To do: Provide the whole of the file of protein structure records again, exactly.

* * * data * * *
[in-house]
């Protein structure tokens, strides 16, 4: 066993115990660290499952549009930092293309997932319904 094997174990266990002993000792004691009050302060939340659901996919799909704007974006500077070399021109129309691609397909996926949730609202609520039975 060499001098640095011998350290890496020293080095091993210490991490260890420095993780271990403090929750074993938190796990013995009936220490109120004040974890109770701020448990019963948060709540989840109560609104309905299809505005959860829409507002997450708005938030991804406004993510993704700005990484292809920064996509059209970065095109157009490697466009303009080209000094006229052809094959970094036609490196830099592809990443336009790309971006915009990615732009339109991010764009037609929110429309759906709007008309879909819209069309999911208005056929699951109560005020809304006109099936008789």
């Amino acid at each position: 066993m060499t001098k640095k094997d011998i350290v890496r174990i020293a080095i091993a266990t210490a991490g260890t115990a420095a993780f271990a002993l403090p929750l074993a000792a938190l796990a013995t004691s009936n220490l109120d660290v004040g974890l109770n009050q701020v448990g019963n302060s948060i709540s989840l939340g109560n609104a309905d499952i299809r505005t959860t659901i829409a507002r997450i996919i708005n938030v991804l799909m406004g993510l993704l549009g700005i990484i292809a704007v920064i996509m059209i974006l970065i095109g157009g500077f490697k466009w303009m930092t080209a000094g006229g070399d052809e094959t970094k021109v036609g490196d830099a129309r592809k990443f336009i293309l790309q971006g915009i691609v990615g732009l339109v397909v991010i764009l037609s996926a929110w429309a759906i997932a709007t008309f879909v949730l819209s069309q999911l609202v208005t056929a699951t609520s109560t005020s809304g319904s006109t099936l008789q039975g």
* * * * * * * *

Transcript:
[in-house]
């Protein structure tokens, strides 16, 4: 066993115990660290499952549009930092293309997932319904 094997174990266990002993000792004691009050302060939340659901996919799909704007974006500077070399021109129309691609397909996926949730609202609520039975 060499001098640095011998350290890496020293080095091993210490991490260890420095993780271990403090929750074993938190796990013995009936220490109120004040974890109770701020448990019963948060709540989840109560609104309905299809505005959860829409507002997450708005938030991804406004993510993704700005990484292809920064996509059209970065095109157009490697466009303009080209000094006229052809094959970094036609490196830099592809990443336009790309971006915009990615732009339109991010764009037609929110429309759906709007008309879909819209069309999911208005056929699951109560005020809304006109099936008789």
């Amino acid at each position: 066993m060499t001098k640095k094997d011998i350290v890496r174990i020293a080095i091993a266990t210490a991490g260890t115990a420095a993780f271990a002993l403090p929750l074993a000792a938190l796990a013995t004691s009936n220490l109120d660290v004040g974890l109770n009050q701020v448990g019963n302060s948060i709540s989840l939340g109560n609104a309905d499952i299809r505005t959860t659901i829409a507002r997450i996919i708005n938030v991804l799909m406004g993510l993704l549009g700005i990484i292809a704007v920064i996509m059209i974006l970065i095109g157009g500077f490697k466009w303009m930092t080209a000094g006229g070399d052809e094959t970094k021109v036609g490196d830099a129309r592809k990443f336009i293309l790309q971006g915009i691609v990615g732009l339109v397909v991010i764009l037609s996926a929110w429309a759906i997932a709007t008309f879909v949730l819209s069309q999911l609202v208005t056929a699951t609520s109560t005020s809304g319904s006109t099936l008789q039975g």